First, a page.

TerrierGirl (terriergirl) wrote,
TerrierGirl
terriergirl

I got a ticket and I saw Carter speak.

For those who care:

Because this university is so very pro-Israel and so very Jewish, I'd expected a hostile scene when Carter came... but this is what I saw:

There were more pro-peace protesters than pro-Israel protesters outside the building when I went in. There was a group, for example that had a sign that said "Killing Civillians is not a Jewish value."

Inside the event, the front half of the room was heavy with pro-Israel folks (so they had arrived hours ahead to get these seats), and the back had more peacenicks. Each group applauded and stood for different things. Nobody on either side ever booed, shouted, or spoke. There were some high-tension moments, especially when a questioner had a particularly polarizing question. Some students tuned out when Carter said things that were critical of Israel. But folks were mostly polite. There were no protests or signs of any kind in the building.

Everyone in the audience stood when Carter entered, and when he stood up to the podium. Carter spoke about Louis Brandeis (who helped found Israel) and invoked what he called Jewish values of Rightousness and Justice, which he finds in the old testament of the Christian Bible. He pointed out that he has been involved in the Mid-East peace process for over 30 years, and that there are few people with more personal knowledge of the leaders and people involved than he. He pointed out that prior to the Camp David Accord that he brokered, Israel was under threat from Egypt (which was supplied with arms by Russia) and that "not a word" of the peace deal he negotiated between Egypt and Israel has ever been violated.

He said that the oppression of Palestinians was inconsistent with Jewish values, and inconsistent with a safe Israel. He said that the Jewish settlements were in violation of agreements Israel itself had made, and with the legal borders of Israel (?I got mixed up with all the treaties-- I think this one was Oslo) and that Israelis had taken the choicest land, built over 200 settlements, and created highways connecting them which Palestians cannot use or, in some cases, even cross over. This creates a discontinuous fragemented country that is not economically viable. He said that the wall extends very intrusively into the Palestinan territories. He thinks that peace process should be based on the fact that all Arab nations are willing to acknowledge Israel inside it's "legal" (Oslo accord?) borders, and that Israel should completely withdraw to those borders, and that 60% of Israeli's and 80% of Palestinians polled recently by the Harry Truman Institute in Israel would be willing to accept such a settlement, and that almost all people on both sides "overwhelmingly" want peace. He suggested that a small group of Brandeis students and professors should visit the occupied territories and see for themselves whether what he saying about the conditions there is true, and that they should bring a report back to the university and the country.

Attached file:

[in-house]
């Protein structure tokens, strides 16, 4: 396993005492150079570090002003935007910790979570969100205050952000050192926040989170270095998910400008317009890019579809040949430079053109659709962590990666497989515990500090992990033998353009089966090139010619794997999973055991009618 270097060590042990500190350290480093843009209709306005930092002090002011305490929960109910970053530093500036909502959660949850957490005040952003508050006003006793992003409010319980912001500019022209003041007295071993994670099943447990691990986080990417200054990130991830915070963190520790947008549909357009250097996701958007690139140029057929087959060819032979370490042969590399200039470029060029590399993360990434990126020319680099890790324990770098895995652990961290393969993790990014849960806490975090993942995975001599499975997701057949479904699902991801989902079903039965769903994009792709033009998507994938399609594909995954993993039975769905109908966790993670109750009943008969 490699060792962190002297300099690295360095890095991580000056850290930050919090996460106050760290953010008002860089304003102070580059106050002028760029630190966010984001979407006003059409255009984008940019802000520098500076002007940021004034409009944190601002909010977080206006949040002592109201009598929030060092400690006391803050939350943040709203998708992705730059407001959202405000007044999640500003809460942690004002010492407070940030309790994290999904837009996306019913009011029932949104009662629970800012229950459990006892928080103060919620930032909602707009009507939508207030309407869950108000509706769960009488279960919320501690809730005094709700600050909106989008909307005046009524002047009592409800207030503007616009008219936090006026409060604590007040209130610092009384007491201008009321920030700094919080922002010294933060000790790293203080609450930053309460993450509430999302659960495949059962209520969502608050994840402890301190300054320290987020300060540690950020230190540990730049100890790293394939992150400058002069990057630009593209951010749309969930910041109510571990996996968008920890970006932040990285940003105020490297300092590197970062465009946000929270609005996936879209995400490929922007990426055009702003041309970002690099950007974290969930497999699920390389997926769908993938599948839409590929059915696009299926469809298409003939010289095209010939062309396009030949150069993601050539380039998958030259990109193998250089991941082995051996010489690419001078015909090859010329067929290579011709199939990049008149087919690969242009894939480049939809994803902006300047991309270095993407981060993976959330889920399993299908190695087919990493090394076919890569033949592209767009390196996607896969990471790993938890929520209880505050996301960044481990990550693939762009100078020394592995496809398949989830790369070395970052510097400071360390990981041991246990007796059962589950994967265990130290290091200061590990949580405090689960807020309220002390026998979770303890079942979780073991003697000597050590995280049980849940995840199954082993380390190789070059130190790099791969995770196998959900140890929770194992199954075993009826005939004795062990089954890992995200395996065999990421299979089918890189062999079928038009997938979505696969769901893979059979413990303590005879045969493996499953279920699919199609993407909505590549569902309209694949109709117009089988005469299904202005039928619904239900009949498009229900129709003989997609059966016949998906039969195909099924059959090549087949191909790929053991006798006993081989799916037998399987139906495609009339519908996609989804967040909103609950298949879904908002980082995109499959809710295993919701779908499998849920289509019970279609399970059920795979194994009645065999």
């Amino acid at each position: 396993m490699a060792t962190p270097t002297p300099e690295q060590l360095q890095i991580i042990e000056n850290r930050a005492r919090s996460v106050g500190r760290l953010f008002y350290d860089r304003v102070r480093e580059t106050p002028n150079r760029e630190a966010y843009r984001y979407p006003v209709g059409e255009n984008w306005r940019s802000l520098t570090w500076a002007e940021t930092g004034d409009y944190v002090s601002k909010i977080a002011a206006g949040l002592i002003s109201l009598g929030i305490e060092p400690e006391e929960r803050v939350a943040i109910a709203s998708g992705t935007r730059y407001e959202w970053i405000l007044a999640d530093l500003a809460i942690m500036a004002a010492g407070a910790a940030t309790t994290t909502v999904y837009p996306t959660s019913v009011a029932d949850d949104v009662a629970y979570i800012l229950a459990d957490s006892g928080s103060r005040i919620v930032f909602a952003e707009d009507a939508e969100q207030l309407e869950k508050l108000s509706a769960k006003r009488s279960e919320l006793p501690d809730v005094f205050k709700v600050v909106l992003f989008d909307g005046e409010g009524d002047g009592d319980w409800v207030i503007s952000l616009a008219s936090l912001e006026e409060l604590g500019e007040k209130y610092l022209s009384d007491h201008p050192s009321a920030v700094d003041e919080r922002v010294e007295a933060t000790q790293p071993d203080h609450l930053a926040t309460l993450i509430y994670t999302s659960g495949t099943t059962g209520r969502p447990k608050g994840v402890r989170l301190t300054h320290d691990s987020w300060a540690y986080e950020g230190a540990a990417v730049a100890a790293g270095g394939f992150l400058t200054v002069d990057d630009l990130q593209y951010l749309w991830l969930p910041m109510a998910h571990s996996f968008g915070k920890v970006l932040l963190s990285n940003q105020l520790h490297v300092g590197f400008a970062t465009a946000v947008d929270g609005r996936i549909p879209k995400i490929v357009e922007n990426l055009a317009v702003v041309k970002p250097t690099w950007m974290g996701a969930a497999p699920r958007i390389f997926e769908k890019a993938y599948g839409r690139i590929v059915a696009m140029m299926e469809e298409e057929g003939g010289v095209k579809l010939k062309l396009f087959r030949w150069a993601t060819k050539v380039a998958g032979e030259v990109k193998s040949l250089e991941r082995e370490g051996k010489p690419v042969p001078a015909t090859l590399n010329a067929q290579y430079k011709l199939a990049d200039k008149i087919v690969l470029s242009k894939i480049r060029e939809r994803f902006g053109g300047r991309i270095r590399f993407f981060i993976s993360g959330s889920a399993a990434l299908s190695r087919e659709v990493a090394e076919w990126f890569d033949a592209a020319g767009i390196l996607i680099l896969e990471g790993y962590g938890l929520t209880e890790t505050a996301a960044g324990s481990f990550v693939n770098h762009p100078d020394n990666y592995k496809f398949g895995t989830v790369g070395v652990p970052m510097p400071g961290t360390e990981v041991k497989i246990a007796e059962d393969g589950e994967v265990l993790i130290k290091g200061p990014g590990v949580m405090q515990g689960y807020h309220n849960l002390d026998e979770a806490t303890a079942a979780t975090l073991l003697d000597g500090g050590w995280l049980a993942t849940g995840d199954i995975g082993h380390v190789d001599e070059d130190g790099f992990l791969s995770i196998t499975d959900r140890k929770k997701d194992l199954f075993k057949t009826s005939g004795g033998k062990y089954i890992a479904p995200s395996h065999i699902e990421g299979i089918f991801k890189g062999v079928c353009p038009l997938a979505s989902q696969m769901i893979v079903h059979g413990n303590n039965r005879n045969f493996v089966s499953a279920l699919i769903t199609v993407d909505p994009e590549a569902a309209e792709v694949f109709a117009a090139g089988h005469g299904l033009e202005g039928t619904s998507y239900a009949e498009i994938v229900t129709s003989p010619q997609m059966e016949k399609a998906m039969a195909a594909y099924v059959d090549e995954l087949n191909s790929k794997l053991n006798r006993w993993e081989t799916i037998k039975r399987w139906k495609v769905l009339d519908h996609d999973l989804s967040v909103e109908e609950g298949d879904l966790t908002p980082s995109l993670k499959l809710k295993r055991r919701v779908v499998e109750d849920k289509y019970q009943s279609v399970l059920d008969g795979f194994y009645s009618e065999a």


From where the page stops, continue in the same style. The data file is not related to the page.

The students asked questions and here are some of them, with his answers, much paraphrased and abbreviated.

Q:Why did you compare the situation in the Palestinan territories with the genocide in Rwanda on ?some talk show?

A: I didn't. The Rwandan genocide in (?1993?) was second only to the Holocost in human rights scale. I compared the Palestian situation to the situation in (? other african nation-- forgot which and when).

Q: Isn't it irresponsible and counterproductive of you to use such an inflamatory word as "apartheid"
A: I thought about it; I take full responsibility for the word choice; lots of people have called me a bigot and a jew-hater and it's hurt me; We haven't had any attempt at peace negotiations for 5 years-- so it was time to say something and I'm hoping that by starting the debate up we can move towards peace.

Q: Is there really a "partner" for Israel to negotiate with?
A: Dodge, duck-- remember about the 25 Arab nations that are willing to recognize Israel and the vast majority on both sides that want peace and will accept a sovergn Israel within it's legal borders.

Q: Before the wall: >200 deaths a year from sucide bombings, after the wall 2/yr-- how can you tell Israel not to keep itself safe?
A: Wall would be okay if it were on Israel's actual border, but wall intrudes into Palestinan territory. Also multiple factors contribute to decrease in mortality including Hamas' decision to forbid sucide bombings.

Q: The Carter Center takes money from the Saudis and you talk to them. Have you ever confronted them about their human rights abuses particularly towards homosexuals?
A: Carter center takes only 2.5% from arab nations. We are well auditied. The money went to African farm aid and Palestian elections. There is no corruption. (But he never mentions gay people or their human rights nor does he say that he has confronted the Saudis about it.)


Overall, he was quite an impressive statesman, he had a great store of knowledge and facts and he directly answered most of the questions put to him.
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